Document Type

Thesis - University Access Only

Award Date


Degree Name

Master of Science (MS)

Department / School

Animal Science

First Advisor

Patricia S. Johnson


Through the use of a small-plot rainfall simulator the effects of various vegetation types and growth forms on the infiltration, runoff and erosion on two clay soils in southern South Dakota were explored. Three vegetation communities were selected on each of the two soils. For each vegetation community three sites were selected; at each site four 1m2 plots were selected for sampling using a small plot (1m2) rainfall simulator. Measurements of percent cover by species, percent litter, percent standing dead, plant height by species, percent bare ground, and slope were taken no more than three days before the rainfall simulator run on each plot. Soil samples were taken immediately prior to each simulator run to calculate percent soil moisture. Runoff from the plot was collected and weighed; infiltration was calculated by the difference between the amount applied and the runoff. Water samples were collected from the runoff at given time intervals and analyzed for sediment content. The objective of this study is to determine the attributes of the grassland communities on these two soils that provide protection from erosion while allowing water to infiltrate into the soil. This information was then used to derive models that allow the prediction of runoff and erosion with a minimal number of variables. The two soils were associated with very different plant communities, and factors important in their effects on runoff and soil loss were often quite different between soils. These were different even for the one plant community resident on both soils. This research demonstated [sic] that attributes important in their effects on runoff and soil loss on different plant communities on the same soil can differ widely. For both soils the amount of runoff and soil loss can be predicted at least moderately well with equations specific to the soil and/or plant community. Prediction of runoff and soil loss for the general ecological site provides relatively poor accuracy.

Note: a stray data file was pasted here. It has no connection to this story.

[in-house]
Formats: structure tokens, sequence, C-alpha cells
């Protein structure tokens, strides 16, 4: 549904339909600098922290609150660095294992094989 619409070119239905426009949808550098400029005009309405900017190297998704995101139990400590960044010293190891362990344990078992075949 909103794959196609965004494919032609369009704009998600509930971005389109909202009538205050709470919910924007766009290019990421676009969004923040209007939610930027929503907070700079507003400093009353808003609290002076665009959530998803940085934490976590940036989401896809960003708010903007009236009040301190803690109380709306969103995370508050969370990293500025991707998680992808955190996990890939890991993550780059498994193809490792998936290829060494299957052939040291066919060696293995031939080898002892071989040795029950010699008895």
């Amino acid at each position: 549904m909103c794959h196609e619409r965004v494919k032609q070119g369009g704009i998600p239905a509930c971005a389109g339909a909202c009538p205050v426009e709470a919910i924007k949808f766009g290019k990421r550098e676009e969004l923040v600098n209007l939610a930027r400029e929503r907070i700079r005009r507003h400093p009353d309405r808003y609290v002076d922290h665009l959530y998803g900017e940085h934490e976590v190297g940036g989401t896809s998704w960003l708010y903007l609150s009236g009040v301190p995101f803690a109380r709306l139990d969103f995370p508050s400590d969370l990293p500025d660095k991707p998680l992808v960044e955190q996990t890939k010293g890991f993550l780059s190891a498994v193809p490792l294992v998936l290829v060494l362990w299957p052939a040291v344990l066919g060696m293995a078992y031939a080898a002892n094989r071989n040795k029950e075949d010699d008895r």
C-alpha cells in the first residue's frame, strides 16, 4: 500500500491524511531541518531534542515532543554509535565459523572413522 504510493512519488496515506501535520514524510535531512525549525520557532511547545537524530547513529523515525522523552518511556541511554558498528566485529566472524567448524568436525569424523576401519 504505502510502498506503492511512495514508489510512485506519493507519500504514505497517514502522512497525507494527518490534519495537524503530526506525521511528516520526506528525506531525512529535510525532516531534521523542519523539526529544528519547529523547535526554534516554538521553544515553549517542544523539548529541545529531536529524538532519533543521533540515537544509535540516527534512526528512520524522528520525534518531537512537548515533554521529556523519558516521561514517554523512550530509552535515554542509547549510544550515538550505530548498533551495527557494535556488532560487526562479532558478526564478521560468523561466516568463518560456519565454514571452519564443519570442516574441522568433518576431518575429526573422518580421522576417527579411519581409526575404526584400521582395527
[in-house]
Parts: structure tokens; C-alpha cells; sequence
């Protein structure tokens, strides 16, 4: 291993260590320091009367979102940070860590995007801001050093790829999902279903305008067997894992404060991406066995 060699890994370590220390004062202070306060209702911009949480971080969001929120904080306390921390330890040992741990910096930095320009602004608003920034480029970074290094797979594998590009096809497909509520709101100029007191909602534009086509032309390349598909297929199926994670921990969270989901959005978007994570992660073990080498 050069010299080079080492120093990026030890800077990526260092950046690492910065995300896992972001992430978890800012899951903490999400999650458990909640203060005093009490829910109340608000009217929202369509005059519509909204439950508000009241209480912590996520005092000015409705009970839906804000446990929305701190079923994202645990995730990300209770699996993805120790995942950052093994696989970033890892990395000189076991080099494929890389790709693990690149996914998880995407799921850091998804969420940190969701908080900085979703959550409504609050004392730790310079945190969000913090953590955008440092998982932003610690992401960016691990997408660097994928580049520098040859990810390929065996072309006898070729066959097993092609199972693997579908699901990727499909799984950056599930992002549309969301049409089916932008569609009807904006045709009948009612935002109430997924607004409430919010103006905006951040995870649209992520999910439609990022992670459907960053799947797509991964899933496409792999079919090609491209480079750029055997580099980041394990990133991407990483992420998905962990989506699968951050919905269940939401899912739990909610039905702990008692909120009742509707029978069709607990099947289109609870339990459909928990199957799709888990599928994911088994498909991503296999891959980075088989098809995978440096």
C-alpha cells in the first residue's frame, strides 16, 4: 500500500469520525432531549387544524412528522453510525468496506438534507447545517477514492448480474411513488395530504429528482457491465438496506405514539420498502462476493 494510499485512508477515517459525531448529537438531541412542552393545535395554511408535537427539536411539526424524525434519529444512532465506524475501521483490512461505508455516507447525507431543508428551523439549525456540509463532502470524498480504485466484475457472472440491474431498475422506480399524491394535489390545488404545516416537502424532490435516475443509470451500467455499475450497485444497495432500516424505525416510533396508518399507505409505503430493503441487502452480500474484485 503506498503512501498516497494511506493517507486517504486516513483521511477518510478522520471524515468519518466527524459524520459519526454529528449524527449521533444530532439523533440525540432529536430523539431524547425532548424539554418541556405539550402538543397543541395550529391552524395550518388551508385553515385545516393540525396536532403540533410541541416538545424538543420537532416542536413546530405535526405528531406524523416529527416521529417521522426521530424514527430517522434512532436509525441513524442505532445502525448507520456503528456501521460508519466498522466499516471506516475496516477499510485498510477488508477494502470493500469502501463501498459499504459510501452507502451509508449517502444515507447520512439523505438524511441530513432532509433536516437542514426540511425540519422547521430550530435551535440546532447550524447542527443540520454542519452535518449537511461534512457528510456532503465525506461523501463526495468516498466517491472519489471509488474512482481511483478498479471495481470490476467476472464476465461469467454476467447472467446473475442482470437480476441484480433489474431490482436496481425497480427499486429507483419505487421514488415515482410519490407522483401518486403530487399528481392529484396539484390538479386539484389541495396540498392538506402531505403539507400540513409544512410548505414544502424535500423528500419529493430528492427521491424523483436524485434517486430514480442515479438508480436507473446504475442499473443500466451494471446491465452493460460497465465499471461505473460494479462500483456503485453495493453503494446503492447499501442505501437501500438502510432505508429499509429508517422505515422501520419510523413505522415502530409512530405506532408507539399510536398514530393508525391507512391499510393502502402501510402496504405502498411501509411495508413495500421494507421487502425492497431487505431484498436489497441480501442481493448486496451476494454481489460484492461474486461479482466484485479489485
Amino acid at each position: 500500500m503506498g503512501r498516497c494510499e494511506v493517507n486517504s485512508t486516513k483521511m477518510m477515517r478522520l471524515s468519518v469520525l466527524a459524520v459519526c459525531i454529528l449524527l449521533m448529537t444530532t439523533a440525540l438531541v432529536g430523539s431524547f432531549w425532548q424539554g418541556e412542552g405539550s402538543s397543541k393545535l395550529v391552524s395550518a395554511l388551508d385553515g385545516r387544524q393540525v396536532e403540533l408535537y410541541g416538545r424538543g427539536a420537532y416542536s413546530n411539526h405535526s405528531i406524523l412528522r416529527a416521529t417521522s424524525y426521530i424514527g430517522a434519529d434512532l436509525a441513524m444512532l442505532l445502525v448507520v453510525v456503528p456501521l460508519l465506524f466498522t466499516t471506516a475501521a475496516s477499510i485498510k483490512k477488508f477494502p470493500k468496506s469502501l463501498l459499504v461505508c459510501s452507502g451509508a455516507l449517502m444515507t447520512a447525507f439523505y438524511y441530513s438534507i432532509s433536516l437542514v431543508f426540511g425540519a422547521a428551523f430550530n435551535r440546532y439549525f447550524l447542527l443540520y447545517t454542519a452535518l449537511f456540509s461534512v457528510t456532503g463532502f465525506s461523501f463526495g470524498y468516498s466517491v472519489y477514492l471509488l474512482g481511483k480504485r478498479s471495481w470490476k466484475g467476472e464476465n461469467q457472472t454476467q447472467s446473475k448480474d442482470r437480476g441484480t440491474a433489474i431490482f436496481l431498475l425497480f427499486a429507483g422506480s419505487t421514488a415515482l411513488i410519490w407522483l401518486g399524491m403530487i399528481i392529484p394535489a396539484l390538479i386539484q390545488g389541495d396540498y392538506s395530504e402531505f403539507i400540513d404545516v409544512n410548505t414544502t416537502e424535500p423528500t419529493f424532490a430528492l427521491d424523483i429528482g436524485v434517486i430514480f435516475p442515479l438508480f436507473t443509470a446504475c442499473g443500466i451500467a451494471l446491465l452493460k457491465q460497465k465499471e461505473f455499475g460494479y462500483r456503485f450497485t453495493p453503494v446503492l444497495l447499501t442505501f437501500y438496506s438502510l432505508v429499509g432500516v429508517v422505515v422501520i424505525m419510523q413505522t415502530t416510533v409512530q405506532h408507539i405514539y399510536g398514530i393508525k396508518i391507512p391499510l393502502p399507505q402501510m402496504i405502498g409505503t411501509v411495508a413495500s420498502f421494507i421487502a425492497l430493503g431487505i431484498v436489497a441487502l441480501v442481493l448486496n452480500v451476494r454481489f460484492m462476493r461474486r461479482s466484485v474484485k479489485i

Library of Congress Subject Headings

Soil moisture -- South Dakota
Soil erosion -- South Dakota




South Dakota State University



Rights Statement

In Copyright